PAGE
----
Sunday 28 March 2021


IN the recent past, several former senior members of the MDC have been defecting to Zanu PF. The ruling party is ecstatic and believes more MDC officials will join its ranks as it plots a total annihilation of the opposition in the 2023 harmonised polls. The Daily News on Sunday Chief Writer Mugove Tafirenyika spoke with outgoing Zanu PF political commissar and also deputy Defence minister Victor Matemadanda to discuss this and other issues.

Below are the excerpts.

Q: The commissariat is in membership mobilisation overdrive ahead of the 2023 harmonised polls. Are you satisfied with the progress?

 A: Party mobilisation is not about an individual, it’s about the whole party as an organisation, its policies, its thrust, what it stands for and ultimately its election manifesto because when people vote, they vote for what you intend to do for them and that can only be shown through a manifesto. As a commissariat department, we have the energy and proper management of all processes that have to do with mobilisation, we strive to do that and from what we see, people are convinced that we are  doing a good job, but not the best because if we did the best then we would not have an opposition to talk about. My belief and understanding is that everything people may want is in Zanu PF, but of course… individuals might fail to convince the people that our agenda as a party is to serve the people of Zimbabwe. When we were focused on liberating this country, every Zimbabwean was behind the liberation struggle supporting it. So, it means that when you articulate issues that have to do with people, the people obviously will support you, so this is what I think Zanu PF as an organisation is fulfilling. We have seen, for example, taking from our manifesto and everything that we promised the people, including our vision 2030, I think our people are convinced that this is the only vehicle that can take them to a better life and that is what people want obviously. Even when people decide to vote for an opposition party, it’s just an expression that people are disgruntled, they might be missing something or something that they expect has not been fulfilled, so because of that they may choose to vote for an opposition party. When they think that all their interests are being catered for, there will be no reason for them to opt for an opposition party, especially when you have a wilting opposition party.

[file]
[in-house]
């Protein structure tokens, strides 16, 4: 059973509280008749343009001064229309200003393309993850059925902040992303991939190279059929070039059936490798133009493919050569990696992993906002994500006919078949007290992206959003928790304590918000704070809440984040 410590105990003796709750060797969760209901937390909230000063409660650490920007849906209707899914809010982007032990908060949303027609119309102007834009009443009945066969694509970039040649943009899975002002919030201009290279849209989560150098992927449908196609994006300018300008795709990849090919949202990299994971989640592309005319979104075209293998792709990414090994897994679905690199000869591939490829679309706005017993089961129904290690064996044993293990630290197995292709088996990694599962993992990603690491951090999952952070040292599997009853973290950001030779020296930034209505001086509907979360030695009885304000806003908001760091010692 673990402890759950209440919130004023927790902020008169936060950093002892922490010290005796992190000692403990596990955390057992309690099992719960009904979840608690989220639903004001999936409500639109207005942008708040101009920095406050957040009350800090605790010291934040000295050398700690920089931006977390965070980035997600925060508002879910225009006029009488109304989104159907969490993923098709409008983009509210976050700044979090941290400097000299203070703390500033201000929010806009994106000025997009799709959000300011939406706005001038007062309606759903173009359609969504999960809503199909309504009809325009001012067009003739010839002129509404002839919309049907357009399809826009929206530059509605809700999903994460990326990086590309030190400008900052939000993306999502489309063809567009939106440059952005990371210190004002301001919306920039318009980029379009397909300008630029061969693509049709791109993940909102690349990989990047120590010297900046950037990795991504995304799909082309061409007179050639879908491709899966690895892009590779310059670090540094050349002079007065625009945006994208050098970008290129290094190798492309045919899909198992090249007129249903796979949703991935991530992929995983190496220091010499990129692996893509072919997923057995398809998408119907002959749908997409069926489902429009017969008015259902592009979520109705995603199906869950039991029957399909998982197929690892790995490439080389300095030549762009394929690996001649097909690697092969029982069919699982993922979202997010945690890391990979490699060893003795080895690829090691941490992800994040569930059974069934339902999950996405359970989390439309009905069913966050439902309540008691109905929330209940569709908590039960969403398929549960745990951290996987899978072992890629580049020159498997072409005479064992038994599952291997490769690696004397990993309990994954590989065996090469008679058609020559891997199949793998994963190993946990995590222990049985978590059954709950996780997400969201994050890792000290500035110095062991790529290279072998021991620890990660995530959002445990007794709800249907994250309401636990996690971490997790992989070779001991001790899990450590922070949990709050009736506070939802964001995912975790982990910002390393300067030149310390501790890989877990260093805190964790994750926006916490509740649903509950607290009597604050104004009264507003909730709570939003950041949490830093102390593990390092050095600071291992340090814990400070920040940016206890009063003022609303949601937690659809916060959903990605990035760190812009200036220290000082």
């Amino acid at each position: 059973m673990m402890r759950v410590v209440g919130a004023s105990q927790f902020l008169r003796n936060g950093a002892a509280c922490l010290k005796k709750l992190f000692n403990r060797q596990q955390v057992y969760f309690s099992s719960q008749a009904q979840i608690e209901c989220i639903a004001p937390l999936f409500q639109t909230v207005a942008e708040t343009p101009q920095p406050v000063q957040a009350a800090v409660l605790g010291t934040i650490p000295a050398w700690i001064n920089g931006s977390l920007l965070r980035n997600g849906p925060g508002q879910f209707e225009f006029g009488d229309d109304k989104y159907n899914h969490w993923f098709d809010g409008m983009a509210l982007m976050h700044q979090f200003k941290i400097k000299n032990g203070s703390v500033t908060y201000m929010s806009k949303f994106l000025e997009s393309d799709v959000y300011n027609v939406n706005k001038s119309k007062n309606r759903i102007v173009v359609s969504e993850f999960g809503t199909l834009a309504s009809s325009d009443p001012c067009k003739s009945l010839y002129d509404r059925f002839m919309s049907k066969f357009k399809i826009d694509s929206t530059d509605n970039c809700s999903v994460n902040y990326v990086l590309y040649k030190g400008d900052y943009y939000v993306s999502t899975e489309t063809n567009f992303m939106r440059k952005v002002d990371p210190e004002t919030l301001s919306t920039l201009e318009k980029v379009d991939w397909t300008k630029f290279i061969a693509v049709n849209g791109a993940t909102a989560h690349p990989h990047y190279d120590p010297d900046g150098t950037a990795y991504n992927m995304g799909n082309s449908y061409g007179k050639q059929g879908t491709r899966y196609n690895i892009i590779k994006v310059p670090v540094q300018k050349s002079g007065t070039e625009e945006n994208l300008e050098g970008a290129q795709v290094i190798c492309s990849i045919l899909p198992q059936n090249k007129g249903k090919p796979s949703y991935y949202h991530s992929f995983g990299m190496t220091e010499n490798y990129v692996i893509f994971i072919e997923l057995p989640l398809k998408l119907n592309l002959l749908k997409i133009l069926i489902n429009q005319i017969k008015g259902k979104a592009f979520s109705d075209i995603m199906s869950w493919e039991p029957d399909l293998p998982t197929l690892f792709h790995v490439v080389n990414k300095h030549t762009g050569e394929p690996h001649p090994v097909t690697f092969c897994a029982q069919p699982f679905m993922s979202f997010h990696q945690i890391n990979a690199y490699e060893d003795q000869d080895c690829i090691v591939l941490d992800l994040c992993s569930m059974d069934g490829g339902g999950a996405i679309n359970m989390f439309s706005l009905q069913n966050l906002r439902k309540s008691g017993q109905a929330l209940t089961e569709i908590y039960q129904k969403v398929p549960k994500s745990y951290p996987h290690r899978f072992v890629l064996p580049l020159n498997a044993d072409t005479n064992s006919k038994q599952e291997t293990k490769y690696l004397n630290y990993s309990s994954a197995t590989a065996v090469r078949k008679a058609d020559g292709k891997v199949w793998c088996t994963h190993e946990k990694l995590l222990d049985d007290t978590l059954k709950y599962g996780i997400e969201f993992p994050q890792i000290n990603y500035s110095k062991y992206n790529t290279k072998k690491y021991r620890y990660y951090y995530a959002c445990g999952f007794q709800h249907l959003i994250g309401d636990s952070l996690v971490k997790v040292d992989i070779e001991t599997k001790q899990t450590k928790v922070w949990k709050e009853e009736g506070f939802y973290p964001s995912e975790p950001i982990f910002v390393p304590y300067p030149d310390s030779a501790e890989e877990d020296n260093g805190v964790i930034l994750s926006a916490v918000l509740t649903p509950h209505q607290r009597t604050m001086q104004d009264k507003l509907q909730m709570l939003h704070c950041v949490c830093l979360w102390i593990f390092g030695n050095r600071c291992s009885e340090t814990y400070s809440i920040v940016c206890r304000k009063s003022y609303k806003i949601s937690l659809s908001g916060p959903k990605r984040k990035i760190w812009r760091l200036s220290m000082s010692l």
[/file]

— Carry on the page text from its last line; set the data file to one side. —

Q: The MDC Alliance accuses Zanu PF of seeking to exterminate it using unorthodox political means. What have you to say?